Bill Grimsey, who we interviewed on this blog, presented his Alternative Future for the High Street review to ministers and business leaders at parliament yesterday.

I've been taking a closer look at the review, and its recommendations on the 'Networked High Street' in particular. 

While the web is clearly a factor in the travails of high street retailers, there are other issues, such as rates and the general state of the economy. 

So how can technology help? 

The report's recommendations

The report has 31 recommendations, including: 

  • Accept that there is already too much retail space in the UK and that bricks and mortar retailing can no longer be the anchor to create thriving high streets and town centres.
  • Set an objective to repopulate high streets and town centres as community hubs encompassing: more housing, education, arts, entertainment, business/office space, health and leisure and some shops.
  • Prepare for a ‘wired town’ vision or ‘networked high streets’ that puts libraries and other public spaces at the centre of each community based on the technology that exists today and will develop in the future.
  • Establish a ‘Digital Maturity Demographic Profile’ for each town to prepare for ‘networked high streets’ and tailor connection and communicationstrategies accordingly.
  • Reintroduce immediately the 2015 business rates revaluation to realign property values and freeze business rates from 2014.
  • The business rates system needs a root and branch review to establish a flexible system that will reflect changes in economic conditions as they occur.
  • Make it easier for motorists to shop by building in a two hour free high street and town centre carparking system to the overall business plan for the location.

The digital high street

We were critical of the Portas Review as it seemed to completely neglect the part that digital had to play in the high street, so I welcome the fact that this review seems to understand not only the threat posed by the internet, but also the opportunities it provides. 

The report presents a vision of a 'networked high street', explained here: 

Each player is a node in our high street, but at the moment they are operating independently, rather than as a network. They may be using a web page to hold information in an archive-like manner, but they are not responding in real-time to their consumers and other nodes.

We can describe them as an analogue formation, where there is no real-time communication between different retailers and between services. Local government is not connected to shops and key agencies are not linked up to what is happening on the high street.

Facebook, if used for a retailer or service, is not integrated into any real-time high street Daily Deals or Daily Events calendar, and no integrated online marketing is used on a day-to-day basis. 

To strengthen the high street, we need to increase the number of mutual connections between the nodes or network participants (retail, services, local government, job centres and all others). The more mutual connections, the more adaptive the high street network becomes in response to changes in the success of individuals shops and services.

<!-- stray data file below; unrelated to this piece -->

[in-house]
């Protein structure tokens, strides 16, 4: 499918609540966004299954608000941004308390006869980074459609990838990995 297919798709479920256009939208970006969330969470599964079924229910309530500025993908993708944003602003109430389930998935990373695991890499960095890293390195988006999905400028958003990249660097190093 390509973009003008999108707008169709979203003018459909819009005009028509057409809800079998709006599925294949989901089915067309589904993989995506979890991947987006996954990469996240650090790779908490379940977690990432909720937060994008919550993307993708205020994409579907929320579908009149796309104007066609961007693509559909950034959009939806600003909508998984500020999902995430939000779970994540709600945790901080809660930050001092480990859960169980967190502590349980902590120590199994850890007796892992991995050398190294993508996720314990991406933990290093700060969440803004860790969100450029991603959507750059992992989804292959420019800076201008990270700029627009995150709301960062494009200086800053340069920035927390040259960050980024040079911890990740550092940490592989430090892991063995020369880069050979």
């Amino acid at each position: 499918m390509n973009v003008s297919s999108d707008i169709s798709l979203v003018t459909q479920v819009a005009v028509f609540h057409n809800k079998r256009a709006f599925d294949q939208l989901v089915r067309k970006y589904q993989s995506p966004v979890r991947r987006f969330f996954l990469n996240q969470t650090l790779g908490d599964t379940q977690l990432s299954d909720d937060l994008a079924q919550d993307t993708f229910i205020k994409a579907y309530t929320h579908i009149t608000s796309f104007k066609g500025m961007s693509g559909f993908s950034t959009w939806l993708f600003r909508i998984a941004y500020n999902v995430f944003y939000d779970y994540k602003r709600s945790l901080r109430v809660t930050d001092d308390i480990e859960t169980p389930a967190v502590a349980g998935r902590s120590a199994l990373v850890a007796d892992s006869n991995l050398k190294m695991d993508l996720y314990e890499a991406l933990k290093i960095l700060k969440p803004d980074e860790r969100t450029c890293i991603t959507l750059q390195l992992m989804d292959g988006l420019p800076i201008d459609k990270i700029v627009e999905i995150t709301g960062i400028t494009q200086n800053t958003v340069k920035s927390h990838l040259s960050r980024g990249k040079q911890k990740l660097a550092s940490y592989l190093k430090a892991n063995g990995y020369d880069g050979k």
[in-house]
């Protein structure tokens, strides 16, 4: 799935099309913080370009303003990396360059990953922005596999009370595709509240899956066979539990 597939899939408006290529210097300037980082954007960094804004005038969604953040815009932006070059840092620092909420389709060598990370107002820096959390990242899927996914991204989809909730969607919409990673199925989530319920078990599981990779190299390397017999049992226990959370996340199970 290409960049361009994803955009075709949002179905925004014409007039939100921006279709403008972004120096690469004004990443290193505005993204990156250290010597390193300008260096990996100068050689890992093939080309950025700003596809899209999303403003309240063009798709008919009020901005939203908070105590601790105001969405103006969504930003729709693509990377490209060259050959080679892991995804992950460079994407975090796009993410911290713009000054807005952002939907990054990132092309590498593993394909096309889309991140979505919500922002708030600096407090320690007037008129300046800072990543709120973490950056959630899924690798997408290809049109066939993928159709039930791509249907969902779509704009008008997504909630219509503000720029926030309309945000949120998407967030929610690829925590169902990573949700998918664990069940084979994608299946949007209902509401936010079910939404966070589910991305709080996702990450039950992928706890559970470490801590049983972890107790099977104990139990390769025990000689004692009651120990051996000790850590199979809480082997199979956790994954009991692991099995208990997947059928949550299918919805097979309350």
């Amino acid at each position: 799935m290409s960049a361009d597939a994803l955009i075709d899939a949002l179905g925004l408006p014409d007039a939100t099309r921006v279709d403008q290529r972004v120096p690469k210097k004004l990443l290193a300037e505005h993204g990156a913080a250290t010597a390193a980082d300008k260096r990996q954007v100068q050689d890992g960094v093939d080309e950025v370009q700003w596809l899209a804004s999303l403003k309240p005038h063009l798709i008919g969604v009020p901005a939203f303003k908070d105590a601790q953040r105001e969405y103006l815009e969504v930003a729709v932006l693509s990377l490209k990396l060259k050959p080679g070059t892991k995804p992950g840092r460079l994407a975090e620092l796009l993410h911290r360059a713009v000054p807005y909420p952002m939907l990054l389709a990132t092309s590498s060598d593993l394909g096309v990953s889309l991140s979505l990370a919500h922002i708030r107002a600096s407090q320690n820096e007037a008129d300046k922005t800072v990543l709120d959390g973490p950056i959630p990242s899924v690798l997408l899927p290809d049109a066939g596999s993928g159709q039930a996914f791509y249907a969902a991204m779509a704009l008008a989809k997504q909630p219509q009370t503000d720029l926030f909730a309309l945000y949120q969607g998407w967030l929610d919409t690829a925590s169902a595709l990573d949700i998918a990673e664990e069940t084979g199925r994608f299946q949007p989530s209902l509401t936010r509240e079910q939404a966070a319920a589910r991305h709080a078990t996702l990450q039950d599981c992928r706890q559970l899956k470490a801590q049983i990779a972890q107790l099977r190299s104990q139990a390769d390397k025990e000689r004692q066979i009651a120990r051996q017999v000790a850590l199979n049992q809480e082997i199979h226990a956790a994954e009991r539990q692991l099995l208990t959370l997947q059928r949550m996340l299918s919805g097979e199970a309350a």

In other words, the report calls for free and reliable public wi-fi in town centres which will enable shops and local businesses to inform and target users when they access it. 

I have supported the use of wi-fi by retailers and other businesses, and it certainly makes sense to have that reliability of connection, which makes it easier for mobile users to find stores, places to eat, films to see and so on. 

I also think there is much potential in targeting mobile users with offers and deals while they're out in the high street, presumably in purchase mode. 

However, since many retailers are now offering wi-fi in stores, it's possible that some will see free public wi-fi as a threat, as it potentially removes people from their own networks where they can own customers. 

The report presents three scenarios, including that of a busy mum who checks in to high street wi-fi, this activating her 'all-categories high street loyalty card'. Through this, she can be shown daily deals, book appointments, and view prices and offers from retailers. 

Other scenarios are presented, including the use of this network to communicate travel information, and the use of social to ask for advice on a new dress, or share photos with friends, something which tech like Tweet mirrors allows. 

The point is that, since people are using this tech anyway, whether through mobile internet or retailers' own wi-fi, the high street needs to adapt to this and use it to its advantage wherever possible. 

I can see that such a network would benefit those smaller businesses who perhaps lack the resources and time to create their own mobile sites, and by connecting to this shared network they could promote their product and services. 

In addition, if shoppers could rely on steady internet access, then high street businesses would have more incentive to update and maintain their Google+ Local listings and those on sites like Yelp. 

As Google uses this information to serve up local and mobile search results, the importance of this shouldn't be underestimated. 

In summary

While it may not be the whole answer - crippling business rates alone are responsible for many failures - the use of technology on the high street is here to stay, and businesses need to adapt to that. 

This review further supports Econsultancy's own research on How The Internet Can Save The High Street, which we published last year as a kind of antidote to the Portas study.

After all, people are using their smartphones as a shopping aid already, and this is an upward trend. 

A recent Econsultancy/Toluna survey found that more than 57% of smartphone users had searched for information on their devices while shopping. 

What type of information or service have you searched for on your smartphone while in-store?

I do wonder whether, given the fact that the current government has thrown its support behind the Portas Review (partially at least), this report will get the attention it deserves from politicians. 

However, for its understanding of the issues affecting the high street, and the role that the internet has to play, the review should be applauded. 

Whether the networked high streets idea is adopted or not (and it's certainly something which has potential), retailers and other high street businesses do need to use the web and mobile technology to their advantage.